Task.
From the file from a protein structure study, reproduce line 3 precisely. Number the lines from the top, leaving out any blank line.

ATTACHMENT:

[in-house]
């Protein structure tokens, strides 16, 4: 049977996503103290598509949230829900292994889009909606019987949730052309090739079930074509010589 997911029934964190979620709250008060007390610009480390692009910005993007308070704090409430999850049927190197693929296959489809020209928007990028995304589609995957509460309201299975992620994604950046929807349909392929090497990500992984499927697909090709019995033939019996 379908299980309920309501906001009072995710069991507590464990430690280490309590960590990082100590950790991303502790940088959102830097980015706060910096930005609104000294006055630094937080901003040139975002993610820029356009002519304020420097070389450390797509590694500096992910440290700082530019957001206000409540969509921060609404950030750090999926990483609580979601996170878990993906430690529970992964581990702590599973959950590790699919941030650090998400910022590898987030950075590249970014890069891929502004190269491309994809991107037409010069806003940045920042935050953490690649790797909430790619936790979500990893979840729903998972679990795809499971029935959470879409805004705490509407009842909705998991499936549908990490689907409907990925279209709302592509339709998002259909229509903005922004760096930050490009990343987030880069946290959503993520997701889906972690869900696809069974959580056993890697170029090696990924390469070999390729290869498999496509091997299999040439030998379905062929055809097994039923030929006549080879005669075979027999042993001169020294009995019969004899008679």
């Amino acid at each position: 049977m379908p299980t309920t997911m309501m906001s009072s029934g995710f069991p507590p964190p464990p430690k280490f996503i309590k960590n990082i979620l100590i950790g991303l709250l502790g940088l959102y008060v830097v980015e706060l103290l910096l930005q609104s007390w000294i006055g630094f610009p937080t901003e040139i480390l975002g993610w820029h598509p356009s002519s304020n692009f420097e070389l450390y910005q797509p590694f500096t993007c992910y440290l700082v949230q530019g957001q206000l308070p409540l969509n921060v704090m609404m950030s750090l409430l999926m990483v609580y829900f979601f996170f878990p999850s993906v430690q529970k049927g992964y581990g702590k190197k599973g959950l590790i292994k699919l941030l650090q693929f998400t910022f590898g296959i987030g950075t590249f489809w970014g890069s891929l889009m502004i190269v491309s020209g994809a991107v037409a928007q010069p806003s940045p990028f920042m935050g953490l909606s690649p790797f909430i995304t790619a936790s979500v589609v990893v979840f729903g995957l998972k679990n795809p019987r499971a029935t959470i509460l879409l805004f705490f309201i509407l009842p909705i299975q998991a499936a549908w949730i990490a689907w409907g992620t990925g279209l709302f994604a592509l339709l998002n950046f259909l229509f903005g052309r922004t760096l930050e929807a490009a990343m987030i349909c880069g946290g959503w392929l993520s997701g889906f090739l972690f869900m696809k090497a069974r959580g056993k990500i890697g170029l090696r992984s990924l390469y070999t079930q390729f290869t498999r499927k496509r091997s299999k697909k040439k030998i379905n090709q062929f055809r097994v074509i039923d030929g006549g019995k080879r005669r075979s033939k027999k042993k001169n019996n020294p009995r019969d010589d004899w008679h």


């Amino acid at each position: 049977m379908p299980t309920t997911m309501m906001s009072s029934g995710f069991p507590p964190p464990p430690k280490f996503i309590k960590n990082i979620l100590i950790g991303l709250l502790g940088l959102y008060v830097v980015e706060l103290l910096l930005q609104s007390w000294i006055g630094f610009p937080t901003e040139i480390l975002g993610w820029h598509p356009s002519s304020n692009f420097e070389l450390y910005q797509p590694f500096t993007c992910y440290l700082v949230q530019g957001q206000l308070p409540l969509n921060v704090m609404m950030s750090l409430l999926m990483v609580y829900f979601f996170f878990p999850s993906v430690q529970k049927g992964y581990g702590k190197k599973g959950l590790i292994k699919l941030l650090q693929f998400t910022f590898g296959i987030g950075t590249f489809w970014g890069s891929l889009m502004i190269v491309s020209g994809a991107v037409a928007q010069p806003s940045p990028f920042m935050g953490l909606s690649p790797f909430i995304t790619a936790s979500v589609v990893v979840f729903g995957l998972k679990n795809p019987r499971a029935t959470i509460l879409l805004f705490f309201i509407l009842p909705i299975q998991a499936a549908w949730i990490a689907w409907g992620t990925g279209l709302f994604a592509l339709l998002n950046f259909l229509f903005g052309r922004t760096l930050e929807a490009a990343m987030i349909c880069g946290g959503w392929l993520s997701g889906f090739l972690f869900m696809k090497a069974r959580g056993k990500i890697g170029l090696r992984s990924l390469y070999t079930q390729f290869t498999r499927k496509r091997s299999k697909k040439k030998i379905n090709q062929f055809r097994v074509i039923d030929g006549g019995k080879r005669r075979s033939k027999k042993k001169n019996n020294p009995r019969d010589d004899w008679h």